Deep Character

Believable, empathetic characters are central to a novel. Oddly, though, they can get short-changed by writers. We know that readers look for characters they can relate to and root for. Then we deliver generic, oddly bland protagonists. Why?

Generic or Genuine?

I think it’s because writers bring an assumed empathy to their central characters. They imbue them with an unquestioned magnetism. Everything we know about driven, memorable people gets added to the psychological shopping cart we push through the novel. Problem is, it never gets on the page. This results in a generic major characters. They may have a few personality quirks (or not even that), but they aren’t deep. They’re honorable. They do the right thing. They’re quite decent people, except when confronting injustice, when they’re allowed a bit of a bust out. Sound familiar? Is this your protagonist? If so, revise, revise.

Empowering Event, Wounding Event

One way to deepen your central character is to give her a past event that motivates her or wounds her. Here is your opportunity to distinguish your character, beginning the process of rounding out personality. You have a lens through which you can project her reactions to events as well as her penchant for ordering her life in a certain way. In the back story for my novel Maximum Ice, Zoya Kundara experienced the exploitation of children in time of war. She became a generation star ship’s Ship Mother, casting her protection over her Romany people. In The Seeds of Time, Clio Finn as a teenager watched her parents murdered by the new Gestapo. She’s been on the run from that identity ever since; she’s learned not to get close to anyone.

Your back story event (usually not brought on stage) sets up the internal story that meshes with the external plot. You want to tell an inner and outer story in all but the most commercial stories; and sometimes even then. Look at the protagonists of mysteries; they are seldom generic and predictable. In the Elizabeth George mystery, Careless in Red, the hero is emotionally shut down by the early death of his wife. George brings us into the story by setting up two questions: Who is the murderer in the current story and how will he be found? And: Will the inspector open up his heart again?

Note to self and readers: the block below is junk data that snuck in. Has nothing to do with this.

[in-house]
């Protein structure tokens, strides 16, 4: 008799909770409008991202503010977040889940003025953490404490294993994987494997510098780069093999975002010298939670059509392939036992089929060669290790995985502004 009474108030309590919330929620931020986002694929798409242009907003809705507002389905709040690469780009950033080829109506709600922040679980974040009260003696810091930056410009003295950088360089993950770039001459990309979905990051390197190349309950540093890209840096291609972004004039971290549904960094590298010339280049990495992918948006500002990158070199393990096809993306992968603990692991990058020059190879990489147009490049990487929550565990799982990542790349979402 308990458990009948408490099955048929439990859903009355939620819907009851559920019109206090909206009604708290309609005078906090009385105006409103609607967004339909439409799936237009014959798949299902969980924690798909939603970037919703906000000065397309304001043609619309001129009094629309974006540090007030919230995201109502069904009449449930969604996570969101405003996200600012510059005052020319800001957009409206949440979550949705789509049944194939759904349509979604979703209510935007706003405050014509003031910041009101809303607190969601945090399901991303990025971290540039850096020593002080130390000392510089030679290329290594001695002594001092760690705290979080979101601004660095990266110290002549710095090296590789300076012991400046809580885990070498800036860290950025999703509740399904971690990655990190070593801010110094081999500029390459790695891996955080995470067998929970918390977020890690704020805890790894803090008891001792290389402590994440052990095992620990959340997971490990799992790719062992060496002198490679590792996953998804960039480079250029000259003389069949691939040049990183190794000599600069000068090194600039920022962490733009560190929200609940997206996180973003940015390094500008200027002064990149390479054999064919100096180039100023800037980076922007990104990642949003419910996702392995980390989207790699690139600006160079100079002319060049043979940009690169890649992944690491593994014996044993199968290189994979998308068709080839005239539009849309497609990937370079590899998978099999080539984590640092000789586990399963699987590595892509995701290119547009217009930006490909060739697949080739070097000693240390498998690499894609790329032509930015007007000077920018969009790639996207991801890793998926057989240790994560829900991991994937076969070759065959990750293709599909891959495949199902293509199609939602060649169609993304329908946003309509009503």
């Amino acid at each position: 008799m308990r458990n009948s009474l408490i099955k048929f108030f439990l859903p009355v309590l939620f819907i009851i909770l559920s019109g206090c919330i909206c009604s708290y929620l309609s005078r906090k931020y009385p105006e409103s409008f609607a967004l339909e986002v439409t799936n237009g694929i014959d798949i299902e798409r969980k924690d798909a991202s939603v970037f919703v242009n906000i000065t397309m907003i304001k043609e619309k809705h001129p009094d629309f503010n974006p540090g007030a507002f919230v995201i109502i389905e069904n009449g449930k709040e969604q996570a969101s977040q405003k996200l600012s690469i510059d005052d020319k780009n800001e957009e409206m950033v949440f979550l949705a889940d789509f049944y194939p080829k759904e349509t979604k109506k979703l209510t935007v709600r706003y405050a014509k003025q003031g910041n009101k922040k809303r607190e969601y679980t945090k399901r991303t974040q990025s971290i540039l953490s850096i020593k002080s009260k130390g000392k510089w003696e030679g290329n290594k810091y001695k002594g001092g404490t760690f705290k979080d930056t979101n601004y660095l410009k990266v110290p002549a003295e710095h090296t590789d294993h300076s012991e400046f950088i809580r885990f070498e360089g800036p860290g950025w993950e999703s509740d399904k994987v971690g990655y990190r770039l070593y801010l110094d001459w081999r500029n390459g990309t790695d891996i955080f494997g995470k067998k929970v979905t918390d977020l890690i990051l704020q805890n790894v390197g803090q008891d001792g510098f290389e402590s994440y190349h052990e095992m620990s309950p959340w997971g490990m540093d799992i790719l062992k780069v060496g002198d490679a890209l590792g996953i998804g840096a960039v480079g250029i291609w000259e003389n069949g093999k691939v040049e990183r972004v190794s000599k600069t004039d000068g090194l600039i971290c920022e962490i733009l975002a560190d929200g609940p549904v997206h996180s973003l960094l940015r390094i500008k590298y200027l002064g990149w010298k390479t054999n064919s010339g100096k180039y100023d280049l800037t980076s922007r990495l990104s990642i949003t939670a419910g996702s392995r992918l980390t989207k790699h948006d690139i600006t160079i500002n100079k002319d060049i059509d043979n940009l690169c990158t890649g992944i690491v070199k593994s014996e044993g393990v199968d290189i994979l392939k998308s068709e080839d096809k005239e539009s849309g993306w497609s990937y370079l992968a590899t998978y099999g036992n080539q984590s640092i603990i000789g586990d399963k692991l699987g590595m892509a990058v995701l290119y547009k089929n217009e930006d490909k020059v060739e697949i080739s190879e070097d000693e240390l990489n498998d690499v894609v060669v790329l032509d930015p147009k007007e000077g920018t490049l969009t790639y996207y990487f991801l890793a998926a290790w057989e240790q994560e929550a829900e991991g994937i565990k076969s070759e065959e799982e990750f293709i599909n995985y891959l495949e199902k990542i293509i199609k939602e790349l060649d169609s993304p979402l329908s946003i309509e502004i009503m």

The Empathetic Event

In pursuing a possible traumatic history for your character, make sure the event is something with which the readers can easily identify. This is because you won’t normally show the event; we have to “get it” right away when it is described. (Be careful of melodrama, though: favorite pet, sick child… these topics require great restraint.)

A traumatic back story will boost your plot. It will allow your character to take believable missteps that will in turn worsen his situation, give the antagonist more to work with and increase the suspense. In other words, it provides the matrix for the character flaw. So, rather than pumping up the opposition to make the conflict last, let your hero make things worse. These missteps are not just simple mistakes but choices that make sense for his internal goals but not for his external goals. For example, in Bright of the Sky, Titus Quinn sandbags his mission when he forms an unwise friendship with an alien child. Why does he do this? Because he’s still trying to deserve a child’s love. Why? Um, back story.

Perhaps your protagonist comes to life right away. His personality is so vital and quirky that nothing more is needed. No wounding previous life, nothing psychological. If so, you’re set. If not, revise for deep character.

3 Responses

  1. […] This post was mentioned on Twitter by Jefferson Robbins, Kay Kenyon. Kay Kenyon said: My post: Why writers often miss the mark on deeply empathetic characters. Note to self: hey, back story. http://tinyurl.com/39j9cot […]

  2. JRVogt says:

    Perhaps a simplistic question, but do you think the traumatic history or whatever “dark spot” that wounded/empowered them needs to be far in their past, or can it be something quite recent? I’m supposing the answer is, “It’s all in how you handle it,” but thought I’d get your take on that.

  3. Kay says:

    It can be recent. A great example is in Accidental Tourist where the main character has retreated from life because of the recent murder of his son in, I believe, a gun spree at a fast food restaurant. The whole book unfolds around his reawakening to life.

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